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Patton Boggs Partners to Open Holland & Knight Dallas Office
Seventeen partners are leaving Patton Boggs LLP, including a group who will open an office in Dallas for Holland & Knight LLP, the firms said.
“I can’t give any specifics about how many and who at this time,” Linda Butler, a Holland & Knight spokeswoman, said in a phone interview, confirming the new Dallas office.
Patton Boggs said 17 partners have announced their intention to leave the firm without providing information about where they are going.
“Movements of this kind are a regular occurrence in an industry where the competitive environment has changed, and many leading firms are transitioning their work forces to compete more effectively,” Patton Boggs said in a statement. “Although we regret partner departures, we, too, need to change to remain competitive. Patton Boggs has a sound underlying practice and a strong brand. We will continue to strengthen our firm through strategic hirings and acquisitions where they make sense.”
In March, Washington-based Patton Boggs fired 22 associates. Gross revenue fell 6.5 percent from the $339.7 million posted in 2011, according to a survey by the American Lawyer magazine on the wealthiest U.S. law firms.
Patton Boggs, with 550 lawyers, has 10 offices in the U.S. and the Middle East, with more than 85 lawyers in its Dallas office.
Holland & Knight has 1,000 lawyers in 17 U.S. offices as well as Abu Dhabi, Beijing, Bogota and Mexico City.
Michele Alexander Joins Lowenstein Sandler’s Tax Group
Lowenstein Sandler LLP announced that Michele J. Alexander has joined the firm as a partner in its business tax counseling and structuring practice. She was previously with Wachtell, Lipton, Rosen & Katz.
Alexander will focus on complex corporate and business tax issues, particularly involving mergers and acquisitions and the structure of transactions involving private equity and hedge funds, the firm said.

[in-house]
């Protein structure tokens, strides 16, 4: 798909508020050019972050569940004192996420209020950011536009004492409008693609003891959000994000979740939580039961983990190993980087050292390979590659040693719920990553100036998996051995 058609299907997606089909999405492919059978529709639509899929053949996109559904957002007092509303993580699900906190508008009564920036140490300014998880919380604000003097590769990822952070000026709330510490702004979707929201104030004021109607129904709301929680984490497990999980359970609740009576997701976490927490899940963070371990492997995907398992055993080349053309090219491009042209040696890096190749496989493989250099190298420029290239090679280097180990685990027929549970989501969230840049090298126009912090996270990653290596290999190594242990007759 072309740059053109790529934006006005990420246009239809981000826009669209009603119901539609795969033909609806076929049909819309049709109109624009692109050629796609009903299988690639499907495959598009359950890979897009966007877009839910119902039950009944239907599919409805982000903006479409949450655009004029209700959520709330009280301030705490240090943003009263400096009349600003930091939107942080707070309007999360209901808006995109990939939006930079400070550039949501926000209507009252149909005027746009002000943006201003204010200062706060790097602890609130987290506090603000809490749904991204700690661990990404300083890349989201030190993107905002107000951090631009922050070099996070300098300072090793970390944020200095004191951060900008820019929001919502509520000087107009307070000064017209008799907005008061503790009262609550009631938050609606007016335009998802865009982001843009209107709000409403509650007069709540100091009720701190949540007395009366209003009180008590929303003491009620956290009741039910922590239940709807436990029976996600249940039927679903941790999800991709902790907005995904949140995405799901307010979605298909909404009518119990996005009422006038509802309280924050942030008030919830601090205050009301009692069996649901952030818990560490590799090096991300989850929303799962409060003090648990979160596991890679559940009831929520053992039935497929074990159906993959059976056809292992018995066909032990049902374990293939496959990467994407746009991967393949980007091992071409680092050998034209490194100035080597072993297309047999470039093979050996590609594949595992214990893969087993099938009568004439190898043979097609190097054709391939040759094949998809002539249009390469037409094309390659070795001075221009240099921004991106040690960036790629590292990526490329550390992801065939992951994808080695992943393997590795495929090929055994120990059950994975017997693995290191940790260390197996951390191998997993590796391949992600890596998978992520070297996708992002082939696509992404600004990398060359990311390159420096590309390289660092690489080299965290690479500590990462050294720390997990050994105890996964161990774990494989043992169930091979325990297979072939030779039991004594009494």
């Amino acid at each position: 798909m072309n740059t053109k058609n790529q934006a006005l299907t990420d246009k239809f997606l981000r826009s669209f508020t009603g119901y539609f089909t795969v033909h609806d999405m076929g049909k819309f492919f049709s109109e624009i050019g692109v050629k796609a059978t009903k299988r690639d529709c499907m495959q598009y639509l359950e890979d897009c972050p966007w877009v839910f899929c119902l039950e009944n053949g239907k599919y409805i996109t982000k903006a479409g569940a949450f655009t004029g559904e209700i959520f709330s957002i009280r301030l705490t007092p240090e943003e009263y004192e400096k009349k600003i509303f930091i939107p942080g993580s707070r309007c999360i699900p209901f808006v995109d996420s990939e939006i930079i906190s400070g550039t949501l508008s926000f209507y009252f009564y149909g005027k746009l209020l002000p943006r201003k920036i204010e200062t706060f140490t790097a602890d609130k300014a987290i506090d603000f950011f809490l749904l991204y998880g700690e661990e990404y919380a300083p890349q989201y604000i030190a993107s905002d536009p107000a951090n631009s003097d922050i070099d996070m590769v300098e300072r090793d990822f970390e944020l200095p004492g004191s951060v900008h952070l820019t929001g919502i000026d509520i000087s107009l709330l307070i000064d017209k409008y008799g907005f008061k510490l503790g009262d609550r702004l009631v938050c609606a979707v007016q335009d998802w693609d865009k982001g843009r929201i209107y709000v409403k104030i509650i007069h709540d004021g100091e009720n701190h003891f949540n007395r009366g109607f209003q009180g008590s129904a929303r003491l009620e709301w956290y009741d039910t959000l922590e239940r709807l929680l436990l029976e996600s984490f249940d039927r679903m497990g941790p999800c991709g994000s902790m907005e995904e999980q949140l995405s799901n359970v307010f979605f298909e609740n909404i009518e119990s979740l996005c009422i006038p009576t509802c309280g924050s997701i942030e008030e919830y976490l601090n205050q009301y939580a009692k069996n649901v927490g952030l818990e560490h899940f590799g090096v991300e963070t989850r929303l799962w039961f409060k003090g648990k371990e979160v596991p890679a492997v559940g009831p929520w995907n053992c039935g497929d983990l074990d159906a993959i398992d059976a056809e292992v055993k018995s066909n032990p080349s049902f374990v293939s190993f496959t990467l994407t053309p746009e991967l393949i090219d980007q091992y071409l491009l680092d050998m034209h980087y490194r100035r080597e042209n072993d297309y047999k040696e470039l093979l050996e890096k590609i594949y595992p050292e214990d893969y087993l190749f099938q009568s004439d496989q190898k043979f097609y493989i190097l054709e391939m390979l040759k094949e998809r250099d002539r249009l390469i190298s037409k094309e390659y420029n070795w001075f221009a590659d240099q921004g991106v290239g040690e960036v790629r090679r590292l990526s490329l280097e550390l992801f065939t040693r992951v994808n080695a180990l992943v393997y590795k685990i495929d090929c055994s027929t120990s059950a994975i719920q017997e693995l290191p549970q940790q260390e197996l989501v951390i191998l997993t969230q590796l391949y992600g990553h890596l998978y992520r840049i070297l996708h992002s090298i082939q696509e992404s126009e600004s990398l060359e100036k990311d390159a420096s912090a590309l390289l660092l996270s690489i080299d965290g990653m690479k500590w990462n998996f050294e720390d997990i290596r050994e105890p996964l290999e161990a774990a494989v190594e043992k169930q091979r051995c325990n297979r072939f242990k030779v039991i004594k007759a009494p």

“Lowenstein Sandler is the ideal firm for an entrepreneurial lawyer like Michele to build her sophisticated tax practice and support our active M&A practice,” Marita Makinen, partner and head of Lowenstein Sandler’s mergers and acquisitions group said in a statement.
She has represented PVH Corp. in its $2.2 billion acquisition of Tommy Hilfiger and Ticketmaster Entertainment, Inc. in its merger with Live Nation, Inc.
Lowenstein Sandler has almost 300 lawyers in offices in New York, New Jersey and California.
Snowden Left Hong Kong Because of Uncertainties, Albert Ho Says
Edward Snowden, the former intelligence contractor who disclosed U.S. government surveillance activities, decided to leave Hong Kong because of uncertainties about the conditions of his stay, Albert Ho, a lawyer and legislator who acted on Snowden’s behalf in Hong Kong, told reporters in the city.
Snowden was concerned that he might be put under police custody or surveillance, and may not be able to “do the work that he wanted to do” if he stayed in Hong Kong, Ho said.
“Appropriate legal channels” are being pursued to bring Snowden back to the U.S., President Obama told reporters at the White House yesterday.